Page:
The good part of all this heated writing going on is that we're talking about autism and what it means in our lives. The bad might be that we're having a hard time listening to others.

As usual. Our vantage point is ours, and sometimes, in our desire to have our realities recognized, we fail to remember that others want the same thing: we want to be seen and heard.

Autism Speaks effectively silenced all those individuals on the spectrum last week. Mrs. Wright wasn't writing as a concerned grandmother, but as the co-founder of the most powerful autism non-profit. She made it seem as if she and her organization had the inside on what autism is and it wasn't about autistic individuals, but about the tragedies that are the lives of people dealing with autistic individuals. It was foolhardy, disrespectful and false.

However false it was, though, it doesn't erase the fact that while one side likes to peddle the autism as tragedy, the other extreme wants to portray it as a gift. Except that's not true, either.

Moderates, middlemen and women, and people who have exposure to the continuum of the spectrum tend not to be hyperbolic. And so they don't get a whole lot of attention.

Autism is a spectrum, both across the population and the individual's lifespan. Bobby is nothing like he was as a child. No one could have predicted just how different he would be. No one can guess just how much more he will learn and grow, either. His story is not written. Neither are my daughters'.

If we really want to help ALL autistics and their families and our society, then we have to be honest and open and accepting that autism comes in many flavors.

If we want society to accept ALL autistics and other disabled individuals as valuable and worthwhile and equal, then we need to treat them that way in our smaller community.

We should be able to reach out and care about everyone and listen to his or her reality, his or her story, and offer compassion, assistance where asked for and needed, and most importantly respect for each person's integrity, whether on the spectrum or off.


F*ck You, Autism Speaks.

Suzanne Wright, on behalf of my three wonderful, vibrant autistic children, I salute you with my middle finger. How dare you suggest that my family is not "living"?

Each day across this country, those three million moms, dads and other care-takers I mentioned wake to the sounds of their son or daughter bounding through the house. That is - if they aren’t already awake. Truth be told, many of them barely sleep—or when they do – they somehow sleep with one ear towards their child’s room—always waiting. Wondering what they will get into next. Will they try to escape? Hurt themselves? Strip off their clothes? Climb the furniture? Raid the refrigerator? Sometimes – the silence is worse.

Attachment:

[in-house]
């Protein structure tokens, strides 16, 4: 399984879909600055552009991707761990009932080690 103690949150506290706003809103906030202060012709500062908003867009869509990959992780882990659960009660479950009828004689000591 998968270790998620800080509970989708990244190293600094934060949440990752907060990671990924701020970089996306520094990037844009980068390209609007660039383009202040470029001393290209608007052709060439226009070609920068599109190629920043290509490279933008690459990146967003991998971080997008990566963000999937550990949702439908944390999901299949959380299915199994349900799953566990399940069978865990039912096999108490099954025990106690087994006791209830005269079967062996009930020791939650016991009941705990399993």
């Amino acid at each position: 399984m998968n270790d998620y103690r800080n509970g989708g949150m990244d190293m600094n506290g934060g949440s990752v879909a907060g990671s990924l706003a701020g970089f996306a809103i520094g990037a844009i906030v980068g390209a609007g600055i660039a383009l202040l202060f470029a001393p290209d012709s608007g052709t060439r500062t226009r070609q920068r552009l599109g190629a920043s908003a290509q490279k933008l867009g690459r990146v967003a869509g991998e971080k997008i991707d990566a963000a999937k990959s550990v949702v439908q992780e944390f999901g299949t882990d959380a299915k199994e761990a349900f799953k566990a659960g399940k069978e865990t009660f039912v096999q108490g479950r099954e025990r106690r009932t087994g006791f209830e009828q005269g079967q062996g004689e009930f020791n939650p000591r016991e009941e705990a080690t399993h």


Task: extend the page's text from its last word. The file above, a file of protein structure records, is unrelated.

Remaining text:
These families are not living.
They are existing. Breathing – yes. Eating – yes. Sleeping- maybe. Working- most definitely - 24/7.
This is autism.
Life is lived moment-to-moment. In anticipation of the child’s next move. In despair. In fear of the future.

As to life lived in the moment, you bet--lived fully, experienced completely. In good times and bad. But not in despair. Yes, occasionally in fear, but that's because of fearmongers and hate speech generated by people who view autistic individuals as less than.  Not because of my children. Yes, they'll need help. But they'll have each other and our community who know and care about them.

It is a disgrace what you have done, despite the concerted effort of autistics and their allies to alert you to the harm of your rhetoric and actions. You spew hateful speech and then you condone and endorse the torture of disabled individuals by letting the Rotenberg Center be at your resource fair. You have declared war against an entire population. How can it be seen any other way?

There is no national plan to build a city for 500-thousand people.

Are you suggesting, Mrs. Wright, that autistics be segregated from society ala Escape from New York?

I would say shame on you, Autism Speaks, but your founders and leaders have no shame. So, instead, I say screw you. I've tried working with you, advocating a change in your message and beliefs. I've pushed for you to stand up and against torture.

There is no working with Autism Speaks, no point in continuing a dialogue in hopes of influencing them as long as people like Suzanne Wright wield the power.

So, I can promise you this. I will make sure my community knows the harm in Autism Speaks' rhetoric. I will provide information on other organizations and point to the importance of supporting those who actually experience the condition and listening to them.